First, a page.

Nordic Economies: Nordic Economies
September 26, 2017
Denmark: In the second quarter, the Danish economy grew at the same pace as in the prior quarter and a notch above market expectations. The modest performance was supported by a rebound in fixed investment growth that offset a slowdown in government consumption growth, while private consumption recorded a flat reading in quarterly terms. Moreover, the slowdown in household spending is likely to have carried over into the third quarter of the year as retail sales in July inched down for a second consecutive month. Consumer confidence also continued its downward trajectory in September despite strong labor market dynamics. Business confidence, similarly, fell to the neutral zero-point mark in August from July’s three-year high—a seeming erosion of firms’ assuredness that had propelled fixed investment growth only a quarter earlier.
Finland: President Emmanuel Macron scored an important victory on 22 September when he signed his flagship labor reform bill into law in spite of protests and criticism over his use of executive powers. The reforms, passed by presidential decrees, will cap severance payments and make it easier for firms to lay off and hire workers to improve competitiveness, among other measures. These policies should rekindle faster growth in the medium term and provide further impetus to the economy if current dynamics persist. GDP growth for Q2 was confirmed at the 0.5% quarter-on-quarter increase reported previously, reflecting higher corporate investment, stronger growth in residential construction and healthy consumer demand supported by a strengthening labor market. The latest survey-based data from the third quarter and beginning of the fourth quarter is positive and suggests that the growth momentum will carry through the second half of the year.
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Norway: The economy recorded a better-than-expected performance in Q2, signaling that despite some sluggishness, the recovery from the collapse in global energy prices is now firmly underway. Boosting growth in the quarter was a rebound in the oil and gas sector, which had contracted sharply in Q1. Although exports expanded modestly as shipments of refined products rose, the turnaround in the external sector was largely due to a steep drop in imports. Domestically, household spending reached a more than four-year high as consumer confidence and employment continued their upward trajectories. Moreover, fixed investment shot up on soaring business confidence. It appears, however, that H2 got off to a more uneven start, with a substantial slowdown in the growth of industrial production in July. Having campaigned on tax cuts and paring back spending of the country’s sovereign wealth fund, which recently topped USD 1 trillion, the ruling Conservative Party-Progress Party coalition won a majority in parliament on 11 September, securing another four-year term for Prime Minister Erna Solberg.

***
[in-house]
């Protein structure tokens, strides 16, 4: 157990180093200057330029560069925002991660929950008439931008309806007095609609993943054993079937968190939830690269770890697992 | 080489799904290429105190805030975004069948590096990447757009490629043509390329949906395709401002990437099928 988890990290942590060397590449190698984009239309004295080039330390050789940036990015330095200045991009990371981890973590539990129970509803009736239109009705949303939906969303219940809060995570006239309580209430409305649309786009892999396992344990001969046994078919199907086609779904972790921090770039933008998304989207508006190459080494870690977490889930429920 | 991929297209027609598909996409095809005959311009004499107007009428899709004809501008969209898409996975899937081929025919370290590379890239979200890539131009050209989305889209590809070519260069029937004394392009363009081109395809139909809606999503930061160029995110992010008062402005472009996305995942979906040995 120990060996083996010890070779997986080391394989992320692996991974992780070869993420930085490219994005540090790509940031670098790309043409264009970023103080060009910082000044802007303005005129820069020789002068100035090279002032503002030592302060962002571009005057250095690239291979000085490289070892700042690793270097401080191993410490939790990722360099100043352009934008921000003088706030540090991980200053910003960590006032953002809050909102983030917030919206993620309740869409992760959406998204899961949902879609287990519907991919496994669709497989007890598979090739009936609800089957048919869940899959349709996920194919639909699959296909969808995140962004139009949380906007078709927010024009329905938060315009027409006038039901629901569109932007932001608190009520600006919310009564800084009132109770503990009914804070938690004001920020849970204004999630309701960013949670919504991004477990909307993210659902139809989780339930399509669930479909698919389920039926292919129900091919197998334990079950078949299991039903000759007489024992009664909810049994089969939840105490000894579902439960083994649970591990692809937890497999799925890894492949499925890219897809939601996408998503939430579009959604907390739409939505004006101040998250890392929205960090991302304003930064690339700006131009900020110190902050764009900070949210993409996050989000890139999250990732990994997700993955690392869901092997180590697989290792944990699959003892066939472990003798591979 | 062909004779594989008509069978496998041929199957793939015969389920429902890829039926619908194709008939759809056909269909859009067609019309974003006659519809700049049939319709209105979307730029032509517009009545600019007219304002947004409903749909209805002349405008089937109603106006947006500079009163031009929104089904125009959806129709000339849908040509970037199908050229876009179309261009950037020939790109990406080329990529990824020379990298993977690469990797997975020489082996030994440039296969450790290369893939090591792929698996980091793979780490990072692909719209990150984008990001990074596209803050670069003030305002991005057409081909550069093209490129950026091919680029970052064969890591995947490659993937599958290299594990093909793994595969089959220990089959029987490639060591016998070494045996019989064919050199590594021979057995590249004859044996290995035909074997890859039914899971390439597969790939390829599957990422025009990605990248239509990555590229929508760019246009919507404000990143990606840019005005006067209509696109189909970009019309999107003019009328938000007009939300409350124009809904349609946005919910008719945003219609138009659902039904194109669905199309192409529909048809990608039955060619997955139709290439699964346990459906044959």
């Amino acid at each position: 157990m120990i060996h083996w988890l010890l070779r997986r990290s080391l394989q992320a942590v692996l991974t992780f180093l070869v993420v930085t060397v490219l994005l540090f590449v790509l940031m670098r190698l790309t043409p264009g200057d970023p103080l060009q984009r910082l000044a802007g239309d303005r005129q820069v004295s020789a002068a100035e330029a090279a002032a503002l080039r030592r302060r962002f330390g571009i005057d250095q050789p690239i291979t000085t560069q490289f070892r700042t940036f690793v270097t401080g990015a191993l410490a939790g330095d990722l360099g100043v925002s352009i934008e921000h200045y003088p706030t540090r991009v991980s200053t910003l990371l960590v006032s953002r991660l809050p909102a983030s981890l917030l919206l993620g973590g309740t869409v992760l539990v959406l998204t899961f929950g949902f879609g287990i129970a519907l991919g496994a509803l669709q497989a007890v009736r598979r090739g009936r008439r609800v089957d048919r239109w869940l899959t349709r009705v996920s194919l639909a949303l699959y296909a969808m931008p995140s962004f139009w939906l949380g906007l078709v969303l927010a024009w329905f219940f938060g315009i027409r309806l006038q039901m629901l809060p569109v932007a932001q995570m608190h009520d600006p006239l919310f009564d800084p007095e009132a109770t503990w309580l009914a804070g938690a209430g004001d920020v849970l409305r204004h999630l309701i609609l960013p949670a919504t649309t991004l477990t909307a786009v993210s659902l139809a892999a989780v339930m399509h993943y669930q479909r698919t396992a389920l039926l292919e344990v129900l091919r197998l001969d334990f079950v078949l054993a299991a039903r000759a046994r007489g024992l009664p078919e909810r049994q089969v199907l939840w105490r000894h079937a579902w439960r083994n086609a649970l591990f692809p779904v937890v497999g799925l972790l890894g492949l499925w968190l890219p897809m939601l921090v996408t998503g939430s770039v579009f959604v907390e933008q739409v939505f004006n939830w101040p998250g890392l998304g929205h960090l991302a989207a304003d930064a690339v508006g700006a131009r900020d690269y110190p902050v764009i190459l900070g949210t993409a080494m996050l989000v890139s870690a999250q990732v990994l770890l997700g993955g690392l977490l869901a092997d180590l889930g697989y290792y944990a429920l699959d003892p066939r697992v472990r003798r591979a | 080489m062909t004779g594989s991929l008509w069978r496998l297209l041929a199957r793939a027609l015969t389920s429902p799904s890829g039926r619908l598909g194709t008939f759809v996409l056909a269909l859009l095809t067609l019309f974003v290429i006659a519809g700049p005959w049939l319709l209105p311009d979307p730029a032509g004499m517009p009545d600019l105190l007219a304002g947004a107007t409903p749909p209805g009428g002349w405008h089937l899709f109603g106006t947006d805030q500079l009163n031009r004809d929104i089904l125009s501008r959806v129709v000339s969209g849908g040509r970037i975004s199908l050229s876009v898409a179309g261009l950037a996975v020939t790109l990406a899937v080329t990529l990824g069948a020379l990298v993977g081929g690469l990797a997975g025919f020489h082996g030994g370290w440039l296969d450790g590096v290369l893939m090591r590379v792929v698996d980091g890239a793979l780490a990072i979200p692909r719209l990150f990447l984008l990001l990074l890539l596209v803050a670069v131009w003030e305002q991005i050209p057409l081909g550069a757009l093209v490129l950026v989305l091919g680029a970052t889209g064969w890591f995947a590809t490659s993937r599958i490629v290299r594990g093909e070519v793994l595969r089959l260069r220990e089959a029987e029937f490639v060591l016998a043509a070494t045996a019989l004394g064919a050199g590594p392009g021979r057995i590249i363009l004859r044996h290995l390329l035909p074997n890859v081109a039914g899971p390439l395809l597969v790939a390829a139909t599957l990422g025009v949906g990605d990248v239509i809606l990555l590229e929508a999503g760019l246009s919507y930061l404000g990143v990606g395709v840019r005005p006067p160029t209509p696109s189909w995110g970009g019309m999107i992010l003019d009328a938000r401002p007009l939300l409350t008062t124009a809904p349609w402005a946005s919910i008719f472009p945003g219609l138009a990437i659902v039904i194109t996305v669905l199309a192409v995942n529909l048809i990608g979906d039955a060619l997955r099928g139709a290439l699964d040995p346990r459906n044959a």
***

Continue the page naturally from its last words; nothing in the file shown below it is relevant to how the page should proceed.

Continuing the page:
Sweden: Revised data from 13 September showed that the economy grew at a slower pace than initially reported in Q2, although the expansion was still impressive. The momentum was driven by the external sector, which offset weaker growth in domestic demand. However, recent data seems to indicate that the slowing propulsion has extended into Q3. The PMI, though still above the crucial 50-point mark, fell to its lowest level of the year to date in August on the back of weaker growth in production and new orders. On the other hand, recent unemployment data shows a bright spot for the Swedish economy: Joblessness decreased in the first two months of Q3, boding well for private consumption. Meanwhile, Prime Minister Stefan Löfven survived a motion of no confidence on 15 September by a wide margin following a data breach scandal.
Iceland: News that the economy entered a technical recession in H1 was taken in stride in early September as fears of a harder landing following outsize growth last year were quelled. In fact, the further cool-off in Q2 came as a surge in imports—underpinned by the significant appreciation of the krona in Q2—outstripped notable improvements in household spending, fixed investment and exports. Furthermore, the modest slowdown appeared to allay concerns that the country’s booming tourism sector and soaring housing prices would overheat the economy. In mid-September, the coalition government collapsed after only one year in office following a clemency scandal that ensnared Prime Minister Bjarni Benediktsson. In the aftermath, snap elections were set for 28 October.